Table 6 Weight of Each Dimension from the total Reputation
Country Environment Economy Government
Austria 34.5% 32.6% 33.0%
Australia 33.7% 33.1% 33.2%
Bangladesh 35.3% 32.0% 32.7%
Canada 34.3% 32.4% 33.3%
Egypt 37.8% 31.7% 30.5%
France 34.7% 33.5% 31.9%
Indonesia 35.4% 32.1% 32.5%
Iran 33.8% 33.2% 33.0%
Italy 34.5% 33.1% 32.4%
Japan 33.3% 34.2% 32.5%
Malaysia 34.4% 32.0% 33.5%
Netherlands 35.7% 32.7% 31.6%
Nigeria 34.5% 32.0% 33.5%
Pakistan 35.4% 32.8% 31.8%
Saudi Arabia 33.1% 32.8% 34.1%
Spain 35.7% 32.2% 32.1%
Switzerland 35.0% 32.2% 32.8%
Turkey 34.4% 32.2% 33.3%
UK 33.2% 33.9% 32.9%
USA 32.1% 35.2% 32.7%

Scores for each statement of the three dimensions show that being beautiful, safe, contributing to the global culture and valuing education are the top drivers of reputation for most countries.

Behavioral Intentions

The percentages of people who are willing to visit, live, work, invest, buy from and study in each of the measured countries are shown in Table 7 below.

Table 7 Percentages of Behavioral Intentions
Country Visit Live Work Invest Buy from Study
Austria 82.4% 70.5% 73.7% 70.0% 73.4% 77.1%
Australia 88.7% 76.8% 81.3% 78.2% 80.7% 84.5%
Bangladesh 68.6% 55.7% 58.9% 60.0% 65.4% 58.6%
Canada 86.5% 77.7% 79.6% 74.6% 78.3% 81.7%
Egypt 68.4% 52.8% 56.0% 55.9% 62.1% 55.3%
France 84.3% 73.5% 76.6% 75.3% 79.1% 79.3%
Indonesia 85.2% 78.8% 79.0% 80.0% 81.5% 76.5%
Iran 76.6% 55.9% 61.8% 61.4% 70.9% 64.6%
Italy 88.0% 73.7% 76.7% 76.7% 81.9% 79.5%
Japan 86.2% 76.2% 79.8% 77.4% 85.7% 79.4%
Netherlands 82.4% 67.1% 72.4% 61% 80.5% 76.7%
Malaysia 84.5% 66.8% 70.6% 72.4% 77.3% 74.0%
Nigeria 70.4% 55.8% 61.2% 61.8% 68.7% 63.3%
Pakistan 76.5% 66.0% 66.9% 70.0% 74.8% 68.7%
Saudi Arabia 83.9% 68.2% 72.5% 72.5% 76.3% 68.0%
Spain 86.4% 71.7% 71.7% 69.0% 74.3% 71.9%
Switzerland 89.3% 76.5% 78.6% 73.7% 80.7% 77.0%
Turkey 85.9% 69.6% 72.4% 70.2% 76.9% 73.7%
UK 87.2% 78.4% 81.6% 75.3% 83.3% 82.5%
USA 83.5% 74.2% 79.0% 74.6% 81.9% 82.9%

From Table 8, the ranking of countries based on the behavioral intentions of people to visit, live, work, invest, buy from, and study in each country is shown in Table 8 (sorted from the highest to the lowest):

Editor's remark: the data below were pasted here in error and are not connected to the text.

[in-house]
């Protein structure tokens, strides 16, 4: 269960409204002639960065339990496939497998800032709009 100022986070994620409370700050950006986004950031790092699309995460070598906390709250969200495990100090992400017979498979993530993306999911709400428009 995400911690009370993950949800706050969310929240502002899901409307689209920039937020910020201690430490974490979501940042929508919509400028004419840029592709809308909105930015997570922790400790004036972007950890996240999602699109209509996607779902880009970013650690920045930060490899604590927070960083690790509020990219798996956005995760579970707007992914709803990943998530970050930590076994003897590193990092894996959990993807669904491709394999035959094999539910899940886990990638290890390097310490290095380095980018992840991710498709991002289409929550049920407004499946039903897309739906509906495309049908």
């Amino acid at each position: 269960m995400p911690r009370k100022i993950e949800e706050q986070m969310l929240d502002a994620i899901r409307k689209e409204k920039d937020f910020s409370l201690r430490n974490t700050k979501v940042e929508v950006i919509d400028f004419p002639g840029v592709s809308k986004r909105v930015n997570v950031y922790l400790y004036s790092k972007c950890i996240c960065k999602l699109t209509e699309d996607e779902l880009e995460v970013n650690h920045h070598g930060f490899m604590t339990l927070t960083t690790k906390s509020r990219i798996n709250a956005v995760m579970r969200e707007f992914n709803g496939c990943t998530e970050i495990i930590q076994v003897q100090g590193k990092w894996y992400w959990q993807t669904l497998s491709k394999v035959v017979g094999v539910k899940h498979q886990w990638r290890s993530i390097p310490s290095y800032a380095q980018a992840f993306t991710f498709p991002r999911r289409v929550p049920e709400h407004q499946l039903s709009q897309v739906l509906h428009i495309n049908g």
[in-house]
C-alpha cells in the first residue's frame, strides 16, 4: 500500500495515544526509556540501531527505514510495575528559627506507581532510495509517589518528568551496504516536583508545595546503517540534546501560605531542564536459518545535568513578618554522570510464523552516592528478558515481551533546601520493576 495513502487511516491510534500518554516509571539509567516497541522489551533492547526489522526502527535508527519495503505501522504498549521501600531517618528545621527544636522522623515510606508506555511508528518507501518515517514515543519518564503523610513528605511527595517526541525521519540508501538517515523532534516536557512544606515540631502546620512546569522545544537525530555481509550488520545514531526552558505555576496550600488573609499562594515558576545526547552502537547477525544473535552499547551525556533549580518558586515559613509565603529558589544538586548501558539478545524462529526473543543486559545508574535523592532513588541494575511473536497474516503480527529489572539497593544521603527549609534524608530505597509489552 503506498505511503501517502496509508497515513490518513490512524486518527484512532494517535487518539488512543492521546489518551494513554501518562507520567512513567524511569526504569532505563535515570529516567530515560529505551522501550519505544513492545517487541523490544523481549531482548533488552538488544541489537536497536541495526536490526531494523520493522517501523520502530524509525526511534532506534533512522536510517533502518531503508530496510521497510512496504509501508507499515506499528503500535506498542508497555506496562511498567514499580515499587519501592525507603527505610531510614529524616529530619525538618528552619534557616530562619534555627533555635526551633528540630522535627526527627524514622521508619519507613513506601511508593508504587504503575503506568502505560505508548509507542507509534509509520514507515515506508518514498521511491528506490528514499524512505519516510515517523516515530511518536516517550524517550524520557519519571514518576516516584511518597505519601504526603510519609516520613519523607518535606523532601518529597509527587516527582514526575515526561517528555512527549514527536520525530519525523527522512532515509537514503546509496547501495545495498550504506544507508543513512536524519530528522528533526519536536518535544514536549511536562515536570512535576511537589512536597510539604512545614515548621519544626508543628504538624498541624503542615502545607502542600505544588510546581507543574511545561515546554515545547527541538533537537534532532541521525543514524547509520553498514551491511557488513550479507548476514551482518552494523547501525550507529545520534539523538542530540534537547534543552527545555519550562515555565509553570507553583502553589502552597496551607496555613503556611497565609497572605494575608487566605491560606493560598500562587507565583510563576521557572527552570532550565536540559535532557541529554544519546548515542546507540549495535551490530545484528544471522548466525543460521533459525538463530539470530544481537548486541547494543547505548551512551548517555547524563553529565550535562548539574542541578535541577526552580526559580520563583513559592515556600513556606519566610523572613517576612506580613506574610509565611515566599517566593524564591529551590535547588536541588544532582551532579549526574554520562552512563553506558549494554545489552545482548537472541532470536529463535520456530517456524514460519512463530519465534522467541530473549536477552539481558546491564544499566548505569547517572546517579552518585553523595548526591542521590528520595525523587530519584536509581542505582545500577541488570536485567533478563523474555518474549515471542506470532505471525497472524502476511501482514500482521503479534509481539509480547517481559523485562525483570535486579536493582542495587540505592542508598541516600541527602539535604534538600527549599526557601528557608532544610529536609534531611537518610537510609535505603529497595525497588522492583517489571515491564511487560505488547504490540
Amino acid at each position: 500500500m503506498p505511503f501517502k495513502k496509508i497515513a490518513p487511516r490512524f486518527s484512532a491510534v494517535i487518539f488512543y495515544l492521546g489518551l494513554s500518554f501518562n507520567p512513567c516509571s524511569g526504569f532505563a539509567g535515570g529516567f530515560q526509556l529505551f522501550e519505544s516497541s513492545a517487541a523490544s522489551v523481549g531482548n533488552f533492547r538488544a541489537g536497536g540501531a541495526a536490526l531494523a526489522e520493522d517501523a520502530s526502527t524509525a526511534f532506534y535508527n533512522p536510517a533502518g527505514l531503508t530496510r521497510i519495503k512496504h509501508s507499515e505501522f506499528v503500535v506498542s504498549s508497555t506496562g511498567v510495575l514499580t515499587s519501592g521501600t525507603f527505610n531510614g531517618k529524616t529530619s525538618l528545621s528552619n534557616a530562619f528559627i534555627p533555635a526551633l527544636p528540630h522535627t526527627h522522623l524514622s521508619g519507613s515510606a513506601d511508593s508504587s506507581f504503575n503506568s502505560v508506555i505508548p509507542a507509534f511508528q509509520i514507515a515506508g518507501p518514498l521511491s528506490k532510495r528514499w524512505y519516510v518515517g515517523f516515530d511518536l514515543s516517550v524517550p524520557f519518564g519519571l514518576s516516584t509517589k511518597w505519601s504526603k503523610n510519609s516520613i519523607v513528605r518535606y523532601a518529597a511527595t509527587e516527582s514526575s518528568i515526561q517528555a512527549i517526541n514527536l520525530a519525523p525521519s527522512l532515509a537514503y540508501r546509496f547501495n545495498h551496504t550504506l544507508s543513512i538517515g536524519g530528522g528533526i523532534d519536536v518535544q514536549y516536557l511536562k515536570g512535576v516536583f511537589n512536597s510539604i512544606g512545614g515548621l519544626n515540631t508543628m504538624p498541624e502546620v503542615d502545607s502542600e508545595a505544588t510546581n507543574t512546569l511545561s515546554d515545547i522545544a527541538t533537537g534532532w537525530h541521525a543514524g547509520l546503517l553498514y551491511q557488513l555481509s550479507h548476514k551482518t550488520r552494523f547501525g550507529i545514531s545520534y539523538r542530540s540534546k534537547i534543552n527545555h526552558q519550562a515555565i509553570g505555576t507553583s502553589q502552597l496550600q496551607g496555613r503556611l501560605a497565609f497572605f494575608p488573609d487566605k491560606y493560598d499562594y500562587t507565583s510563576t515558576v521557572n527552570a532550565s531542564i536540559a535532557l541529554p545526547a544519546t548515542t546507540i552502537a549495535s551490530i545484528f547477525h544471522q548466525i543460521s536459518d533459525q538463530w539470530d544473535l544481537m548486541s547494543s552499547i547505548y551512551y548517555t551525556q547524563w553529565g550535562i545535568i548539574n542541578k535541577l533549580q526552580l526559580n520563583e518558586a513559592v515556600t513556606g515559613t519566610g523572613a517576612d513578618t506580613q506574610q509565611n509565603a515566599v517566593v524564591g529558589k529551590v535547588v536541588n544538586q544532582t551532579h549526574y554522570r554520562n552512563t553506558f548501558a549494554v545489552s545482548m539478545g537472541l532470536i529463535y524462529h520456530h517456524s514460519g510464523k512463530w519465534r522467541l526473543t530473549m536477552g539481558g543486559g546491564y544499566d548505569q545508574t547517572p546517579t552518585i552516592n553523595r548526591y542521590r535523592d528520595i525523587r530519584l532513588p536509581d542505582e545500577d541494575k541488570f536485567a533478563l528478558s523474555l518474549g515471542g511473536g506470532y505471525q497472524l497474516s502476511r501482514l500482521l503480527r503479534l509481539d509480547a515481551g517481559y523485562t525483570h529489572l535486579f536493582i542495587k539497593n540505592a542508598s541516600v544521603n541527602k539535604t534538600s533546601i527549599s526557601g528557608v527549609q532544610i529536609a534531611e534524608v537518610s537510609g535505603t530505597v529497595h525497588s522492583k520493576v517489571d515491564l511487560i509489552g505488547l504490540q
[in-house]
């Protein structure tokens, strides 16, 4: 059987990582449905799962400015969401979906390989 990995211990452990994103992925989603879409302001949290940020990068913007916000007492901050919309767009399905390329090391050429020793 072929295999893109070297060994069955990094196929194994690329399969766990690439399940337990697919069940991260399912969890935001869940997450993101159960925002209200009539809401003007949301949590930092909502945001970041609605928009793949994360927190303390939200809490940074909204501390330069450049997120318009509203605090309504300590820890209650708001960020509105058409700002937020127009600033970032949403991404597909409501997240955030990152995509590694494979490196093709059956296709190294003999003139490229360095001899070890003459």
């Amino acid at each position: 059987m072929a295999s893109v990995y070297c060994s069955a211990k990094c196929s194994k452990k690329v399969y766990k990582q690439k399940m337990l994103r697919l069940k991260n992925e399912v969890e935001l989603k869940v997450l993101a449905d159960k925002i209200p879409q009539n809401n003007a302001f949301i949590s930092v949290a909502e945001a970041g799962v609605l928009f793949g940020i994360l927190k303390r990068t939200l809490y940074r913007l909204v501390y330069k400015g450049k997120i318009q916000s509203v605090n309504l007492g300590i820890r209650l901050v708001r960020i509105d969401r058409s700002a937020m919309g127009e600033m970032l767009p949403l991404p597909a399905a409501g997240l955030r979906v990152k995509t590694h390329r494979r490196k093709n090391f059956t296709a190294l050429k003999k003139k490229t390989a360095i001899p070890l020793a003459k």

Table 8 Ranking of Behavioral Intentions Towards Countries
Rank Visit Live Work Invest Buy from Study
1 Switzerland Indonesia UK Indonesia Japan Australia
2 Australia UK Australia Australia UK USA
3 Italy Canada Japan Japan USA UK
4 UK Australia Canada Italy Italy Canada
5 Canada Switzerland USA France Indonesia Italy
6 Spain Japan Indonesia UK Switzerland Japan
7 Japan USA Switzerland Canada Australia France
8 Turkey Italy Italy USA Netherlands Austria
9 Indonesia France France Switzerland France Switzerland
10 Malaysia Spain Austria Saudi Arabia Canada Netherlands
11 France Austria Saudi Arabia Malaysia Malaysia Indonesia
12 Saudi Arabia Turkey Netherlands Turkey Turkey Malaysia
13 USA Saudi Arabia Turkey Austria SA Turkey
14 Netherlands Netherlands Spain Pakistan Pakistan Spain
15 Austria Malaysia Malaysia Spain Spain Pakistan
16 Iran Pakistan Pakistan Nigeria Austria SA
17 Pakistan Iran Iran Iran Iran Iran
18 Nigeria Nigeria Nigeria Netherlands Nigeria Nigeria
19 Bangladesh Bangladesh Bangladesh Bangladesh Bangladesh Bangladesh
20 Egypt Egypt Egypt Egypt Egypt Egypt

From Table 8 we notice that:

1. The behavioral intentions of people towards a country varies for each dimension of: visit, live, work, invest, buy from, and study in each country